Ten strangers are lured to a deserted island under false pretenses, each accused of heinous crimes but untouchable by the law. There, they’re murdered one by one. There’s no one else in the house or on the tiny island. Who is murdering them, and how?
And Then There Were None is my first Agatha Christie. I can’t believe I’ve been on this earth 25 years without reading Agatha Christie until now. It brings me back to my Nancy Drew days—boy, I used to love those mysteries. I was a regular Claudia Kishi!
That being said, I’ve sort of grown away from mysteries as I’ve gotten older, drawn more toward thrillers and horror stories. I guess you could probably call a story about 10 people mysteriously getting murdered a thriller, though, so And Then There Were None wasn’t so far off the beaten path for me.
One thing I can absolutely say is that it’s a masterfully written story, and maybe I’m just not the most observant but I had no idea how it was going to turn out. I’m really glad there was an epilogue that explained everything; otherwise, I would have been scouring the internet for spoilers. (Do they count as spoilers after you’ve finished the book?)
Something I really enjoyed was getting some point of view from all of the characters. That made it even harder to figure out who it was—how could it be any of them, when you had some perspective from each? Bouncing back and forth between the dwindling narrators also mirrored the urgency the characters felt as they wondered who would be next. Even as the last few characters got picked off, you’d think it would be clear who the perpetrator was…but it was only more confusing.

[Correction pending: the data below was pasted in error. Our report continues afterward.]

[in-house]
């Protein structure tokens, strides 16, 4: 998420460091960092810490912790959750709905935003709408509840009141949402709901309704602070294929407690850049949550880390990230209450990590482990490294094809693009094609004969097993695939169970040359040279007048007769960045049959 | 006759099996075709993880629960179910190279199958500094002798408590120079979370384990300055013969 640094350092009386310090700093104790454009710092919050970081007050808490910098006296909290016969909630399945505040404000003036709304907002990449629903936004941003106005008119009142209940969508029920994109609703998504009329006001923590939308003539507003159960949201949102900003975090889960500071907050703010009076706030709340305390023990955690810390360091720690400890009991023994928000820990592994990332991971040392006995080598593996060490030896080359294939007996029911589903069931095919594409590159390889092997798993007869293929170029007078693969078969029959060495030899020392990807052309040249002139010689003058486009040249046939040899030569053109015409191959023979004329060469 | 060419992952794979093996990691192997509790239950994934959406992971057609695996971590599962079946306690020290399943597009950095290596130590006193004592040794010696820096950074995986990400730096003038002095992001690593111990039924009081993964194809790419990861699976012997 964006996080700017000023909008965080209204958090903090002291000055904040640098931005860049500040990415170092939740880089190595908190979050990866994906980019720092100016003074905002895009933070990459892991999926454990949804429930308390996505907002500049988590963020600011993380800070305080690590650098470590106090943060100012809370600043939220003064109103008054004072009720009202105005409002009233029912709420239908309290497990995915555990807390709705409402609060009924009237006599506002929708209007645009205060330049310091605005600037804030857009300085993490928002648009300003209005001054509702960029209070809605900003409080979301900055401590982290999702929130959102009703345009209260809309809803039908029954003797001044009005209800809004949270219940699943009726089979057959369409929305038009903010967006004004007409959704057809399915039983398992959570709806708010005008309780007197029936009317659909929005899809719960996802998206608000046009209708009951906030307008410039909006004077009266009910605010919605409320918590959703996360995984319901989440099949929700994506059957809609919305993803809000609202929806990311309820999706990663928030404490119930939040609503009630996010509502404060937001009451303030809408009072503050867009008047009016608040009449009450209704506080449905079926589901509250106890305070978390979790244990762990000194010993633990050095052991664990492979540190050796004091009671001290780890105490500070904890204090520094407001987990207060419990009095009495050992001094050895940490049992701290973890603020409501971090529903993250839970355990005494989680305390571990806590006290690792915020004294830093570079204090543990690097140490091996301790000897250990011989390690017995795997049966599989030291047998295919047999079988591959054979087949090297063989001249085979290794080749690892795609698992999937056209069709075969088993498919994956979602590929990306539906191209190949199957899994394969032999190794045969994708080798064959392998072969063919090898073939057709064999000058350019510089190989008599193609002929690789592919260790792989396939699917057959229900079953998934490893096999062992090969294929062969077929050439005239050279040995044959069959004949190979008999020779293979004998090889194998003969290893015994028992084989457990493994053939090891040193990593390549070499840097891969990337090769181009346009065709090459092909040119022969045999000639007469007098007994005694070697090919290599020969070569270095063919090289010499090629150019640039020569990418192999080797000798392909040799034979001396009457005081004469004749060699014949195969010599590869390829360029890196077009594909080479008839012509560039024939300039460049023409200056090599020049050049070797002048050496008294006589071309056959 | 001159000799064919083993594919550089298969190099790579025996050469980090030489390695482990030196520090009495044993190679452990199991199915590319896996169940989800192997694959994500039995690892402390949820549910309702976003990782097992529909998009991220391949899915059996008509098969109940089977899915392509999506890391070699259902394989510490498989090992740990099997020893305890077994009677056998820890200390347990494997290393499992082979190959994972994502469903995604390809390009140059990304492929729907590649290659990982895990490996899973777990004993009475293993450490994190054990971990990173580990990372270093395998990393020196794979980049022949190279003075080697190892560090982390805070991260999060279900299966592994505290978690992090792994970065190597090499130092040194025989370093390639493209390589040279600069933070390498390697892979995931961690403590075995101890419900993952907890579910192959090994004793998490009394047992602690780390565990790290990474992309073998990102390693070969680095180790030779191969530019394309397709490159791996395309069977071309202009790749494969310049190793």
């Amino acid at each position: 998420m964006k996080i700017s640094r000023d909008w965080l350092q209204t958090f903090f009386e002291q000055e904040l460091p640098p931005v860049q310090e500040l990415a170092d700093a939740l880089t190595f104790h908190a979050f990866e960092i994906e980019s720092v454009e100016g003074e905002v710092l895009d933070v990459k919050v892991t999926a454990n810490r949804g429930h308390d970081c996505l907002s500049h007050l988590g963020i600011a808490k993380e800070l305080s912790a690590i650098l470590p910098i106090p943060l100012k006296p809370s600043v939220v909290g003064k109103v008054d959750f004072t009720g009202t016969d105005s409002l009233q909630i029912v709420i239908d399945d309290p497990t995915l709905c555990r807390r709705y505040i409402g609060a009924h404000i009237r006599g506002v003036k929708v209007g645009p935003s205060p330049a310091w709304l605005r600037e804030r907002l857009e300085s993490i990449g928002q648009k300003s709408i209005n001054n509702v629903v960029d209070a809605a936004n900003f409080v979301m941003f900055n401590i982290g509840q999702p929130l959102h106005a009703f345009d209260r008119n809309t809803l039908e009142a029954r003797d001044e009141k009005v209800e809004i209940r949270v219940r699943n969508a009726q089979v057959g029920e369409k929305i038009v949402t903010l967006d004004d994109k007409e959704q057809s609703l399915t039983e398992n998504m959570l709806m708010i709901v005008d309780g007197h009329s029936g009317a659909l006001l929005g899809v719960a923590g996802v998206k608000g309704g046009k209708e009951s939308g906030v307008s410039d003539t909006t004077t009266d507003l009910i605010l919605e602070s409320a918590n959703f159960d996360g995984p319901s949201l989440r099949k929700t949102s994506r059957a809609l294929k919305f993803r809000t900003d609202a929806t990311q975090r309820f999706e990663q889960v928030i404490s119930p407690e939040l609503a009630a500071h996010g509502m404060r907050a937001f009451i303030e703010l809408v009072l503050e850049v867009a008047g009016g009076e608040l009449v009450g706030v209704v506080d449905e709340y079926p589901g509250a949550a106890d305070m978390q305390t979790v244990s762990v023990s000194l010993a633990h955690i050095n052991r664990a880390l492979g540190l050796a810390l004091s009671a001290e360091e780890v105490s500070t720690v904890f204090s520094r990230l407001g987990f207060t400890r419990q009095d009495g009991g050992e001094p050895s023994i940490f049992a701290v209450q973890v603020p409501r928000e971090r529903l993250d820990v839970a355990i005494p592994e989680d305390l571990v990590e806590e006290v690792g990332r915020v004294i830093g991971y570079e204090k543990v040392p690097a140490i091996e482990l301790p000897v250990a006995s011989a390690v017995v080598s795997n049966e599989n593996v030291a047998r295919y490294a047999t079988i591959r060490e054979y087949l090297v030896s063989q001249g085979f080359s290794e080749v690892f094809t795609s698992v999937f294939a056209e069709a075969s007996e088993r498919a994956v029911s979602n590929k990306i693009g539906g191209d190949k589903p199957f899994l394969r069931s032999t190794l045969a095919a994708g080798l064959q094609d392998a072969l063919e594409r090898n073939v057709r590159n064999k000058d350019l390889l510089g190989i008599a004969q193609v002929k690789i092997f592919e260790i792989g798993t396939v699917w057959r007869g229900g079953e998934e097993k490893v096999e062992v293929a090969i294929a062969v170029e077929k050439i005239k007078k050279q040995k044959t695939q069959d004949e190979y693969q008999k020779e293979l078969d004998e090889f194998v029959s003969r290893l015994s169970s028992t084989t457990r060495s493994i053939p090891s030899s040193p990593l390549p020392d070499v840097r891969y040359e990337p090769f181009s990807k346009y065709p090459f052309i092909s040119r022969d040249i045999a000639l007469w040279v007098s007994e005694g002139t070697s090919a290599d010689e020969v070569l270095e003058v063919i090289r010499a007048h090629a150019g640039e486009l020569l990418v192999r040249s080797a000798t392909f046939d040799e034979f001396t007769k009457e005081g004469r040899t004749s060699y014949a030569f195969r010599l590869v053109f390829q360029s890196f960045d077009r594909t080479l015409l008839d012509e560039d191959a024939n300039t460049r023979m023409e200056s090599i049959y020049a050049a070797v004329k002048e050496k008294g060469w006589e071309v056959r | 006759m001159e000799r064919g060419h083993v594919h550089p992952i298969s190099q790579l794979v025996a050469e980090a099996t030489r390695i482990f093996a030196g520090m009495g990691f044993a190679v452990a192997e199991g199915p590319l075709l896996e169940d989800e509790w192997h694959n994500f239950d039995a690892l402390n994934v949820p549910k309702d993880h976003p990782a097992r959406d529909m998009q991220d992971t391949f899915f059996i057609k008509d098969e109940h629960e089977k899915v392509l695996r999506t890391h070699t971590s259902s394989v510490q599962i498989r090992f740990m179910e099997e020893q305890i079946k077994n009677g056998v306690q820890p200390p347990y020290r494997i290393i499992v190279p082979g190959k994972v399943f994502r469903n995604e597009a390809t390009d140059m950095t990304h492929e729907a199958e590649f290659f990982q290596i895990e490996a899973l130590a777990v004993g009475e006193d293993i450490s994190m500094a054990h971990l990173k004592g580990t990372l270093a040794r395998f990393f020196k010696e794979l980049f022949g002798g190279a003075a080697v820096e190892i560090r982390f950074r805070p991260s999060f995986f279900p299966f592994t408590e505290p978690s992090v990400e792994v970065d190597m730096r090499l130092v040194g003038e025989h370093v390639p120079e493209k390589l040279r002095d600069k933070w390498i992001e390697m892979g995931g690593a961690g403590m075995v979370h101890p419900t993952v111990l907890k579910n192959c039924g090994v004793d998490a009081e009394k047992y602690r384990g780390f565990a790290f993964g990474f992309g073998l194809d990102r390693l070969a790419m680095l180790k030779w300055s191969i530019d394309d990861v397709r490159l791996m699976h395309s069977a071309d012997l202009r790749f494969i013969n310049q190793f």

The only thing I could say against it—and this is purely due to personal taste and experience—is that it was much more tame than I expected based on what I heard about it. Don’t get me wrong, it was a great story, good and suspenseful, but it wasn’t really…scary. Reading it and expecting it to be scary was sort of like watching the old House on Haunted Hill with Vincent Price as a 20-year-old and expecting to be as terrified as I was when I was 10. But I mean, it was written in 1939—of course it’s going to be tame by today’s standards.
If you want a good mystery, definitely read And Then There Were None. And then come back and tell me if you had any inkling about who the murderer would turn out to be before you read the epilogue, because I’m really wondering whether I’m just dumb or what.by